The Zone of Interest (2023)

Directed by Jonathan Glazer

The commandant of Auschwitz, Rudolf Höss, and his wife Hedwig, strive to build a dream life for their family in a house and garden next to the camp.

I haven't seen any reviews attempt to interpret the closing scenes in which Höss appears to 'see' into the future. Most commentary around The Zone of Interest is stalled on the question of the family's personal psychology, the film's attempt to portray an ethical "banality" as well as the extent to which the movie "accurate" or not — this latter question is always the least interesting aspect to a biopic. However, far more engaging is what The Zone of Interest might be doing with those present-day sequences that show the rather quotidian cleaning of the Holocaust museum. It seems to be saying something negative about the normalisation of what happened, but perhaps it would be more precise to say that it is commenting on the normalisation of its remembrance rather than the holocaust's 'original' moral dimension.

Although the effect is probably a homage to the noted 'Hitler' sequence at the end of Elem Klimov's Come and See (1985), at the time of watching The Zone of Interest I actually found myself recalling The Leopard by Giuseppe Tomasi di Lampedusa. In particular, there's an arresting paragraph that suddenly smashes through its ~1860s narrative:

From the ceiling the gods, reclining on gilded couches, gazed down smiling and inexorable as a summer sky. They thought themselves eternal; but a bomb manufactured in Pittsburgh, Pennsylvania, was to prove the contrary in 1943.

That this prophetic glimpse into the future (which is incongruously peppered with 'facts') only happens once merely adds to its effect — indeed, I remember almost falling out of my chair when reading this in a cafe. Obviously, the stakes in The Zone of Interest are on a totally different order than the risorgimento and the coconmitant decline of the Sicilian nobility, but I could not help but think of it… A similar effect, in reverse, is also found in

Oh, not much to add that hasn't already been said (beyond that the film is vastly better than the virtuosically unsavourable original novel by Martin Amis), but Michael Wood is absolutely right to point out that "Höss and Hedwig not only tolerate Auschwitz[, but] it fails to touch their happiness in any way." […]


There’s a word we might use for this juxtaposition of the domestic idyll and the death camp: “obscene.” But the word captures more than the camp’s utter depravity. It derives from the Greek, “ob-skeen,” which means offstage or out of sight, and Glazer’s film relies as a structural principle on a strict division between what is on- and off-screen. […] While the events taking place in the death camp are obscured from view, the house and garden are subjected contrapuntally to a radical visibility—everything the family does is on show, the very opposite of “ob-skeen,” hyper-visible.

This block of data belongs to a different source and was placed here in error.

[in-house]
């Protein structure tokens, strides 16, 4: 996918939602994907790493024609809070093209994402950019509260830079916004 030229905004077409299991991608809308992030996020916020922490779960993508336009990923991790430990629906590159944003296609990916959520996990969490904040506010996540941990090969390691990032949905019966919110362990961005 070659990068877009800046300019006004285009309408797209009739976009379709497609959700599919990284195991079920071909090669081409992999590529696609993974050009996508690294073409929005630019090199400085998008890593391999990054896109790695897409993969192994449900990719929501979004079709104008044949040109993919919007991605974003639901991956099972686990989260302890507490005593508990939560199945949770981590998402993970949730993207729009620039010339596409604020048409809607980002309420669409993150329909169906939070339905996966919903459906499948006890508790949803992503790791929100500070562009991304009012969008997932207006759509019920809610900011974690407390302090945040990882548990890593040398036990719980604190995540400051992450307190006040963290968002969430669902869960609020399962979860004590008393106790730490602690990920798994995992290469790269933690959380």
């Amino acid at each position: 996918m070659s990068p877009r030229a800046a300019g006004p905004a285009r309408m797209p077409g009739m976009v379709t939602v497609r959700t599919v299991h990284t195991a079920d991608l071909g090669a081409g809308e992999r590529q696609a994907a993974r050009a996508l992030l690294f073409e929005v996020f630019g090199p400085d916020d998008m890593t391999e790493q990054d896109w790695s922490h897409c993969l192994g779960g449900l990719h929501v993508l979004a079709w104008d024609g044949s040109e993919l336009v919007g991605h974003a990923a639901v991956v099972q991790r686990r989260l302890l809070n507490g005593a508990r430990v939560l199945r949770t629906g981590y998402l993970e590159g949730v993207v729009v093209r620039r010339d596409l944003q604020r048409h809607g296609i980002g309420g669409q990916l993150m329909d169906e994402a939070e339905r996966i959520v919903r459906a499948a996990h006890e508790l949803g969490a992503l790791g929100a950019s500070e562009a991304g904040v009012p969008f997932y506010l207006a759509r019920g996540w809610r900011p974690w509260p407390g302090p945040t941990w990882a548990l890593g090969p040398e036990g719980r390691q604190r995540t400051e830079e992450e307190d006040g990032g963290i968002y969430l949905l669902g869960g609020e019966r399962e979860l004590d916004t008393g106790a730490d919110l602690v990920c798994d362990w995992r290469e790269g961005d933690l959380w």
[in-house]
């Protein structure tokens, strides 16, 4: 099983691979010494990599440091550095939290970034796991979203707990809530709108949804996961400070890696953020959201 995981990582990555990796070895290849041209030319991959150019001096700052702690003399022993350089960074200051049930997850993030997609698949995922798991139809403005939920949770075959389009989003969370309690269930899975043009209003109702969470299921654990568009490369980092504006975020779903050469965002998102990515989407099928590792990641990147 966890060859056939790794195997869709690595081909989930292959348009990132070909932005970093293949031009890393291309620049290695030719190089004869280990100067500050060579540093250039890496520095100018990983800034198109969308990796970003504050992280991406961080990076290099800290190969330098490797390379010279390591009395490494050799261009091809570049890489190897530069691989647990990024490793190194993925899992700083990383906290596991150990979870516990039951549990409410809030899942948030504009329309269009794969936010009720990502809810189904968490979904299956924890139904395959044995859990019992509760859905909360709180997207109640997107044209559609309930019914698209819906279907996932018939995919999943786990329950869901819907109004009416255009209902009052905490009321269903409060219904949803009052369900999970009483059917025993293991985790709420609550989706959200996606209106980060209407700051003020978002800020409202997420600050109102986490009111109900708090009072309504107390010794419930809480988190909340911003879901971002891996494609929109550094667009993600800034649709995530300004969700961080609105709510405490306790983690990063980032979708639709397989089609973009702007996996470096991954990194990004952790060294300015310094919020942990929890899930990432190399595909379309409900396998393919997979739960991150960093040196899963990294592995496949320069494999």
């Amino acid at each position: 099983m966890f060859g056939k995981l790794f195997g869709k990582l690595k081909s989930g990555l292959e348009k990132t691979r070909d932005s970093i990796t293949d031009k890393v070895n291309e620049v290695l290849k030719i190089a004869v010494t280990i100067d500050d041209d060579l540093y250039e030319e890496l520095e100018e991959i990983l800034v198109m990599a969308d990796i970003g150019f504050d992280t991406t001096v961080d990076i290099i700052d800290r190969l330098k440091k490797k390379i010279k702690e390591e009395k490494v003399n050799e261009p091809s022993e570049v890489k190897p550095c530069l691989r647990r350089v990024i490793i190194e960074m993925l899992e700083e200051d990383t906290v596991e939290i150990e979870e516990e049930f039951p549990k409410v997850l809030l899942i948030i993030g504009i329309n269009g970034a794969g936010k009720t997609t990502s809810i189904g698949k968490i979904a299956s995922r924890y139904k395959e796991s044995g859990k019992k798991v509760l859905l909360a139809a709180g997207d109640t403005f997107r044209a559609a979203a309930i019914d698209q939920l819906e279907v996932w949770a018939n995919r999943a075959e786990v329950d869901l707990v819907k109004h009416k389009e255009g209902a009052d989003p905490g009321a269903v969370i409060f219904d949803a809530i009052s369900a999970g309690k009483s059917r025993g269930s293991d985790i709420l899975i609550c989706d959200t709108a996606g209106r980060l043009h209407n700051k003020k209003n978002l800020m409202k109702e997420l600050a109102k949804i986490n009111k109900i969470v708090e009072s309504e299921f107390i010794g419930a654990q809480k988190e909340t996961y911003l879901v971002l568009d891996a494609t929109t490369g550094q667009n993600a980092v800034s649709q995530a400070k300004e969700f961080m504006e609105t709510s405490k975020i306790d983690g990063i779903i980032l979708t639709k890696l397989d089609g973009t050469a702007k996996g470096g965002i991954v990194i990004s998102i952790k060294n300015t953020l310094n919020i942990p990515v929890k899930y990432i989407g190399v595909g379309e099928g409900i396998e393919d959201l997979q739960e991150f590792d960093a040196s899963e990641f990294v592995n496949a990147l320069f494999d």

Critics of Holocaust films often cite Theodor Adorno’s admonition that to write poetry after Auschwitz is barbaric. But […] I’ve been thinking about his later reconsideration of that statement:

[I]t may have been wrong to say that after Auschwitz you could no longer write poems. But it is not wrong to raise the less cultural question whether after Auschwitz [one] can go on living—especially whether one who escaped by accident, one who by rights should have been killed, may go on living. His mere survival calls for the coldness, the basic principle of bourgeois subjectivity, without which there could have been no Auschwitz.

The Zone of Interest adopts this position, specifically Adorno’s alignment of “bourgeois subjectivity” with both the perpetrators of Auschwitz and the position from which one moves on from it, looks back on it, views it. One of the most troubling elements of Glazer’s film is that the viewer is not allowed to withdraw from the film’s radically circumscribed scene. Much of what disturbs us in the film comes from our preexisting knowledge of the Holocaust, with which we fill in the information that takes place out of shot. We can imagine the death camps because we have already seen what happened inside them. But The Zone of Interest follows Adorno’s line further. It makes bourgeois subjectivity, which elides both survivors and perpetrators, the necessary frame from which “we” view the film itself.